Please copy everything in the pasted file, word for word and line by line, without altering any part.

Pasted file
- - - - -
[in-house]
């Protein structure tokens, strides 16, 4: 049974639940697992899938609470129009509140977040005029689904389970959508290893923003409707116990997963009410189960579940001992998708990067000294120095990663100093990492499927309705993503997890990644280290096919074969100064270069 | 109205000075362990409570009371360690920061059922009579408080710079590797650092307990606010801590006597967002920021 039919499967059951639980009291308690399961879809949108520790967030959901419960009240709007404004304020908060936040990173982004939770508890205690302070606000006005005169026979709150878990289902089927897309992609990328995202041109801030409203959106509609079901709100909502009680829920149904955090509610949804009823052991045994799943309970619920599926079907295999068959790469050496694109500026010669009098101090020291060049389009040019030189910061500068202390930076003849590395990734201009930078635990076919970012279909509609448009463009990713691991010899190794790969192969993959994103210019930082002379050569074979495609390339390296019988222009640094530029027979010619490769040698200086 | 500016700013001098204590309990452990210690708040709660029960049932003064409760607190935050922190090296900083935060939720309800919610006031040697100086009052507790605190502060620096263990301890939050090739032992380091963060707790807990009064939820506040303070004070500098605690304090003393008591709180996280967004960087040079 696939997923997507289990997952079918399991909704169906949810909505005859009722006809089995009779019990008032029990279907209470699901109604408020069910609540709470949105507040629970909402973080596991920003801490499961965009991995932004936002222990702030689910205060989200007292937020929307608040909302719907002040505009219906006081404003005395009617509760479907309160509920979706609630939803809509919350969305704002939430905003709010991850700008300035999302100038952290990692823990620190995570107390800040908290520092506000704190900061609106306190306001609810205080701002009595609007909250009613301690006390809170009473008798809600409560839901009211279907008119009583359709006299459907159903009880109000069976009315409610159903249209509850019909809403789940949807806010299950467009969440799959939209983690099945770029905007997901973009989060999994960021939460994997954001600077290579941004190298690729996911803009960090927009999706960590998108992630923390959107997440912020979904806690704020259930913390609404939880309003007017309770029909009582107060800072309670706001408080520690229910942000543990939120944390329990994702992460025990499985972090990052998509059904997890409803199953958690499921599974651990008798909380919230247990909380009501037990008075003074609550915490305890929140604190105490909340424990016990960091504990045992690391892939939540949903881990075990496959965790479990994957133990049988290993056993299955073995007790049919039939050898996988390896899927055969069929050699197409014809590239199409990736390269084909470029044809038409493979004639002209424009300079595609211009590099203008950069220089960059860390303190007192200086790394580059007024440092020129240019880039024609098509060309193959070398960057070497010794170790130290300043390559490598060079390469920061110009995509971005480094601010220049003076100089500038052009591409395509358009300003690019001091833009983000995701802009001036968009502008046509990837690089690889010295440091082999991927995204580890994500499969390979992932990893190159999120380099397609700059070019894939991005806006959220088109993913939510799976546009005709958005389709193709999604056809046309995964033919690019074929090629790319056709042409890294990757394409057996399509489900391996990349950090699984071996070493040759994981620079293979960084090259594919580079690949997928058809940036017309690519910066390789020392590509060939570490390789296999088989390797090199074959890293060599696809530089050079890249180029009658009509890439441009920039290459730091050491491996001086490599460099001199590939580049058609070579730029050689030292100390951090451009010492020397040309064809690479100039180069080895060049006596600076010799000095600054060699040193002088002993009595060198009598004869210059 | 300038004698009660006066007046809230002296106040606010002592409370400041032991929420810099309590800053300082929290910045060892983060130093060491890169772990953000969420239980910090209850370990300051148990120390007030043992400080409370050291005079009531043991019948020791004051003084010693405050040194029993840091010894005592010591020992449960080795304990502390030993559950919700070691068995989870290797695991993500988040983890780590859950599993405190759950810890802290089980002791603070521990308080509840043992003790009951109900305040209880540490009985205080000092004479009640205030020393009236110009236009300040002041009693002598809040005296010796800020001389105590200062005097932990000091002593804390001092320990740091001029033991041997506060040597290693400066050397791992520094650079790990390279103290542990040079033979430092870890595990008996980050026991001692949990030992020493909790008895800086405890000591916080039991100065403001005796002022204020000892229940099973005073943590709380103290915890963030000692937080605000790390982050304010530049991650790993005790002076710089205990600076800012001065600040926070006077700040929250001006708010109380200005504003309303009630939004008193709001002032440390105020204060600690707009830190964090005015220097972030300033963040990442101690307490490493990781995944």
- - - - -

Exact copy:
[in-house]
């Protein structure tokens, strides 16, 4: 049974639940697992899938609470129009509140977040005029689904389970959508290893923003409707116990997963009410189960579940001992998708990067000294120095990663100093990492499927309705993503997890990644280290096919074969100064270069 | 109205000075362990409570009371360690920061059922009579408080710079590797650092307990606010801590006597967002920021 039919499967059951639980009291308690399961879809949108520790967030959901419960009240709007404004304020908060936040990173982004939770508890205690302070606000006005005169026979709150878990289902089927897309992609990328995202041109801030409203959106509609079901709100909502009680829920149904955090509610949804009823052991045994799943309970619920599926079907295999068959790469050496694109500026010669009098101090020291060049389009040019030189910061500068202390930076003849590395990734201009930078635990076919970012279909509609448009463009990713691991010899190794790969192969993959994103210019930082002379050569074979495609390339390296019988222009640094530029027979010619490769040698200086 | 500016700013001098204590309990452990210690708040709660029960049932003064409760607190935050922190090296900083935060939720309800919610006031040697100086009052507790605190502060620096263990301890939050090739032992380091963060707790807990009064939820506040303070004070500098605690304090003393008591709180996280967004960087040079 696939997923997507289990997952079918399991909704169906949810909505005859009722006809089995009779019990008032029990279907209470699901109604408020069910609540709470949105507040629970909402973080596991920003801490499961965009991995932004936002222990702030689910205060989200007292937020929307608040909302719907002040505009219906006081404003005395009617509760479907309160509920979706609630939803809509919350969305704002939430905003709010991850700008300035999302100038952290990692823990620190995570107390800040908290520092506000704190900061609106306190306001609810205080701002009595609007909250009613301690006390809170009473008798809600409560839901009211279907008119009583359709006299459907159903009880109000069976009315409610159903249209509850019909809403789940949807806010299950467009969440799959939209983690099945770029905007997901973009989060999994960021939460994997954001600077290579941004190298690729996911803009960090927009999706960590998108992630923390959107997440912020979904806690704020259930913390609404939880309003007017309770029909009582107060800072309670706001408080520690229910942000543990939120944390329990994702992460025990499985972090990052998509059904997890409803199953958690499921599974651990008798909380919230247990909380009501037990008075003074609550915490305890929140604190105490909340424990016990960091504990045992690391892939939540949903881990075990496959965790479990994957133990049988290993056993299955073995007790049919039939050898996988390896899927055969069929050699197409014809590239199409990736390269084909470029044809038409493979004639002209424009300079595609211009590099203008950069220089960059860390303190007192200086790394580059007024440092020129240019880039024609098509060309193959070398960057070497010794170790130290300043390559490598060079390469920061110009995509971005480094601010220049003076100089500038052009591409395509358009300003690019001091833009983000995701802009001036968009502008046509990837690089690889010295440091082999991927995204580890994500499969390979992932990893190159999120380099397609700059070019894939991005806006959220088109993913939510799976546009005709958005389709193709999604056809046309995964033919690019074929090629790319056709042409890294990757394409057996399509489900391996990349950090699984071996070493040759994981620079293979960084090259594919580079690949997928058809940036017309690519910066390789020392590509060939570490390789296999088989390797090199074959890293060599696809530089050079890249180029009658009509890439441009920039290459730091050491491996001086490599460099001199590939580049058609070579730029050689030292100390951090451009010492020397040309064809690479100039180069080895060049006596600076010799000095600054060699040193002088002993009595060198009598004869210059 | 300038004698009660006066007046809230002296106040606010002592409370400041032991929420810099309590800053300082929290910045060892983060130093060491890169772990953000969420239980910090209850370990300051148990120390007030043992400080409370050291005079009531043991019948020791004051003084010693405050040194029993840091010894005592010591020992449960080795304990502390030993559950919700070691068995989870290797695991993500988040983890780590859950599993405190759950810890802290089980002791603070521990308080509840043992003790009951109900305040209880540490009985205080000092004479009640205030020393009236110009236009300040002041009693002598809040005296010796800020001389105590200062005097932990000091002593804390001092320990740091001029033991041997506060040597290693400066050397791992520094650079790990390279103290542990040079033979430092870890595990008996980050026991001692949990030992020493909790008895800086405890000591916080039991100065403001005796002022204020000892229940099973005073943590709380103290915890963030000692937080605000790390982050304010530049991650790993005790002076710089205990600076800012001065600040926070006077700040929250001006708010109380200005504003309303009630939004008193709001002032440390105020204060600690707009830190964090005015220097972030300033963040990442101690307490490493990781995944």